Distractibility, Impulsivity, and Activation of Top-down Control Resources
Skogsholm, Lauren. “Distractibility, Impulsivity, and Activation of Top-down Control Resources”, Boston College, 2011. http://hdl.handle.net/2345/1977.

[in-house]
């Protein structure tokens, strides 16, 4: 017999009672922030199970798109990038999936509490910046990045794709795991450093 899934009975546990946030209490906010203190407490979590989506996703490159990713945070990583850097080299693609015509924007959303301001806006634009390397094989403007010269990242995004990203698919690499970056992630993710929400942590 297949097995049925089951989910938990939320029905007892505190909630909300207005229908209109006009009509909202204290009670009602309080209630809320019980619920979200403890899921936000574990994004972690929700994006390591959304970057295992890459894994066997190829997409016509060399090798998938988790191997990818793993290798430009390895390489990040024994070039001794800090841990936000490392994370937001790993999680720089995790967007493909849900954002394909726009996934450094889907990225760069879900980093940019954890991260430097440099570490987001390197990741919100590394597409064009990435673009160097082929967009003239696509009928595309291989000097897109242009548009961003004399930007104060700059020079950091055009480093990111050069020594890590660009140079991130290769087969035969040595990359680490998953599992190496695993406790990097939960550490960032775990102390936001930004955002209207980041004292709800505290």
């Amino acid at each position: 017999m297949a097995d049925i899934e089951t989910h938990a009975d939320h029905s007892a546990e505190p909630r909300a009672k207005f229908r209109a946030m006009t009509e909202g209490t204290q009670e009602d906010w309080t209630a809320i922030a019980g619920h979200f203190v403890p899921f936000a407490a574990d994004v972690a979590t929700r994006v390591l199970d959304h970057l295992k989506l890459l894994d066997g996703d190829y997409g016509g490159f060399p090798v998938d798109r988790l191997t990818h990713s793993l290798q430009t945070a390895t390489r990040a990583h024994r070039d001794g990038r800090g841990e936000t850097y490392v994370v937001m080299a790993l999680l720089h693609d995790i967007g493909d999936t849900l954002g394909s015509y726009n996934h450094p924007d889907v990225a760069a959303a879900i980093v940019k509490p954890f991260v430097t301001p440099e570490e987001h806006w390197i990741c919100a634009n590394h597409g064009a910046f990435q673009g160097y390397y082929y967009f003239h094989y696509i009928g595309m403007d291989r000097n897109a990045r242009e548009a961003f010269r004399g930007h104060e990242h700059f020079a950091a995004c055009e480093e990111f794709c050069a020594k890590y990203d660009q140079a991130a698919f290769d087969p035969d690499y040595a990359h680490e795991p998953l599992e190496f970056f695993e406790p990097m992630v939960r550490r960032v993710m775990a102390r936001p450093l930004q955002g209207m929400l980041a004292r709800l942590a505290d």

Distractibility and impulsivity have long been thought of as two separate psychological processes; however, there is currently evidence that suggests otherwise. The aim of this study was to gain a better understanding on the behavioral level of the interaction between these two traits. I proposed a model in which some individuals have a higher than average threshold for activation of the top-down cognitive control resources that are important for directing and maintaining attention as well as for regulating impulsive behaviors. To test the strength of this model I used an experimental paradigm that combined two different types of tasks—a spatial working memory task and a delay discounting of a primary reward (juice) task. Participants were administered the Conners’ Adult ADHD Rating Scale in order to be classified in terms of their trait distractibility and trait impulsivity subscale scores. The results suggest that there is indeed an association between the traits of distractibility and impulsivity, and that they may be linked by a common mechanism involving a variable threshold of activation of top-down control resources to regulate these behaviors.